He says he is the smartest person in the world and does not need to confer with experts about anything. Why would he need a secure phone then?
 He has directly insulted American citizens who care about the national security risks he poses. He uses terrorist-like language to describe Americans. He doesn't care about his phone being hacked.
 He acts like he thinks he is King. He acts like there are no rules for him, and the Republican Congress makes that fact true - for now.
This has nothing to do with technology and the solution doesn't have anything to do with technology either.
"Mr. Trump is supposed to swap out his two official phones every 30 days for new ones but rarely does, bristling at the inconvenience. White House staff members are supposed to set up the new phones exactly like the old ones, but the new iPhones cannot be restored from backups of his old phones because doing so would transfer over any malware."
Actually the article says:
> "But the calls made from the phones are intercepted as they travel through the cell towers, cables and switches that make up national and international cellphone networks. Calls made from any cellphone — iPhone, Android, an old-school Samsung flip phone — are vulnerable."
I also think of intelligence agencies are a little like magicians in how readily they will exploit someone's trust in reality.
And I quote:
"Mr. Trump’s use of his iPhones was detailed by several current and former officials, who spoke on the condition of anonymity so they could discuss classified intelligence and sensitive security arrangements. The officials said they were doing so not to undermine Mr. Trump, but out of frustration with what they considered the president’s casual approach to electronic security."
Of course China is not currently a military threat to the US, at least at the level deserving attention of a US president (e.g. random encounters in the Spratleys are jostling, not escalation).
I certainly don't think this is a responsible practice but it's interesting to consider it in a game theoretic context.
I would disagree. China routinely threatens U.S. naval vessels which transit disputed regions of the South China Sea, and maintains a large battery of missiles pointed at Taiwan, an American diplomatic ally. They have also developed hypersonic anti-carrier missiles, and are rapidly expanding their blue-water navy.
They are rapidly expanding a blue water navy from a tiny starting point (e.g. recently bringing online a Ukranian aircraft carrier (not a super carrier) doubled their carrier force) and have a few remote naval bases, but their strength, to the degree it exists, is locally strong and externally mainly soft power.
There is no question the US would abandon Taiwan the same as Macarthur pulled back to the southern half of Australia in WWII. Pragmatics argues this -- as pragmatics argue against China actually attacking Taiwan militarily any time in the next 30 years. E.g. bombing Hon Hai would degrade Chinese manufacturing unacceptably.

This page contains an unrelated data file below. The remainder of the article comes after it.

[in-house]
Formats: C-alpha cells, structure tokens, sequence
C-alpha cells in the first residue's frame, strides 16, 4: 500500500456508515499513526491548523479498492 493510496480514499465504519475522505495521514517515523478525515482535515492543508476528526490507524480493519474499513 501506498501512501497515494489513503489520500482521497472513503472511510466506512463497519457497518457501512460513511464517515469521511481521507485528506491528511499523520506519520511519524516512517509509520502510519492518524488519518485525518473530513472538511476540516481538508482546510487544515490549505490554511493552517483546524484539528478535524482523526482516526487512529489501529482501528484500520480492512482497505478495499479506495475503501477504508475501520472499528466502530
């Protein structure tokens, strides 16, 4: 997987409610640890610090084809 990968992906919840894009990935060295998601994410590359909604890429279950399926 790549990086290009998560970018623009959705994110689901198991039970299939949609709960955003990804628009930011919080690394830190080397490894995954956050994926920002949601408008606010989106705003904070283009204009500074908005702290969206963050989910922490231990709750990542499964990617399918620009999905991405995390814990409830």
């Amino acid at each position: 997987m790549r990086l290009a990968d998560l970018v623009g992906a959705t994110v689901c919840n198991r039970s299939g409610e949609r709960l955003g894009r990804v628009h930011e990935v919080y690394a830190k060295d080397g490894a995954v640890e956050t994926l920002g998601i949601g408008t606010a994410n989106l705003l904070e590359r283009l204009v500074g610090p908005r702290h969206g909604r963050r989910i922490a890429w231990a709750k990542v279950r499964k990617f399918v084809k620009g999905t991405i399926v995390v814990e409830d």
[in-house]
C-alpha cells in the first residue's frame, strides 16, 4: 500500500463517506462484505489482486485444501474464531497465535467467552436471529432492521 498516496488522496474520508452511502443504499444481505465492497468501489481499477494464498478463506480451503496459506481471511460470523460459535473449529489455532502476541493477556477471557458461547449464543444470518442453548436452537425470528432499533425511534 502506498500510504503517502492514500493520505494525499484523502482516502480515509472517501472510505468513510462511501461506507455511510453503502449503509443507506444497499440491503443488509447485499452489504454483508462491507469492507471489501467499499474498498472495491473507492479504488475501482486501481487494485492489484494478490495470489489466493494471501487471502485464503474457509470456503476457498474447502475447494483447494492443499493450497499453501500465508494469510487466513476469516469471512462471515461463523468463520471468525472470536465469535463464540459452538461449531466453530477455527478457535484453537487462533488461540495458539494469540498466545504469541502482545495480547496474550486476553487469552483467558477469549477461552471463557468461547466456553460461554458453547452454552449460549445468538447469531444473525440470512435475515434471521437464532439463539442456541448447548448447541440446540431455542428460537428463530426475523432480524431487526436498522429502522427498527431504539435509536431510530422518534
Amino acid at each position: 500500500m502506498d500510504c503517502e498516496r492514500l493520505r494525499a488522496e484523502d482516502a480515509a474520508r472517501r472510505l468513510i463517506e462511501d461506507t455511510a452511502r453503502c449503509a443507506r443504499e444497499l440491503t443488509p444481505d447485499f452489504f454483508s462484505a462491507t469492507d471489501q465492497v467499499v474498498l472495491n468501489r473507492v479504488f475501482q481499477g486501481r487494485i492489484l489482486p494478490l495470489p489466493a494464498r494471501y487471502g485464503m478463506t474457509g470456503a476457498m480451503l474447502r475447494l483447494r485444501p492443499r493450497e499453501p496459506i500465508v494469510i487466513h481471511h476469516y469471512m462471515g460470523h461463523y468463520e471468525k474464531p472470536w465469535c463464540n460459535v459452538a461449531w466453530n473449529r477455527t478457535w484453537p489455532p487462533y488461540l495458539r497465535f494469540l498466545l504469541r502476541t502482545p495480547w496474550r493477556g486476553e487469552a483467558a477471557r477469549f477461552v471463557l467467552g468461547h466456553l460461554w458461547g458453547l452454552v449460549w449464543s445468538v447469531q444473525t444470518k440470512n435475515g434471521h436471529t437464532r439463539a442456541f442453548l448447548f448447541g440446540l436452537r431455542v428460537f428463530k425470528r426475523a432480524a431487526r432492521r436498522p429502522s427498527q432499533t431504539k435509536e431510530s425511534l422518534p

For example, I believe China could easily organize and fund far more terrorist attacks than, say, bin laden ever did. Furthermore, their terrorist attacks could much more easily utilize nuclear material.
Aside from nukes, which would draw an obvious and unstoppable reprisal from the U.S., China does not have the military capability to meaningfully threaten the U.S. They don't have the aircraft, ships, subs, landing craft, etc. And again, I don't know why they would want that.
They do have the means to threaten their regional neighbors, though, and some of them are U.S. allies. That's the WWIII threat: that Chinese regional aggression sucks the U.S. into a military confrontation on China's turf.
I do agree to the extent that though the US would win any initial skirmish the long term viability of such an effort close to or on the Chinese mainland is probably not great.
Then again I can't come up with any reason the US would want to fight a war with China either (or vice versa), but who knows these days.
Russia actively attacks US election infrastructure
Running a few ads, with a small budget, or having some fake Twitter accounts post things that millions of others are already saying, in my view does not constitute an "attack on the US election infrastructure".
Our elections were hacked with...real physical hacks
That would be news indeed. Source?
People are dying in the streets from the actions taken by violent right-wing people who are directly encouraged by language from RT and from the President
constantly gather support to jail people who have committed no crimes
Source? Please name one person currently in jail in the US that has not been convicted of a crime and does not have a criminal case pending. Again, that would indeed be news.
There's no need to insult me to start with. Please abide by the HN guidelines and do not just start insulting people. Let's just talk about all this and get right to the content: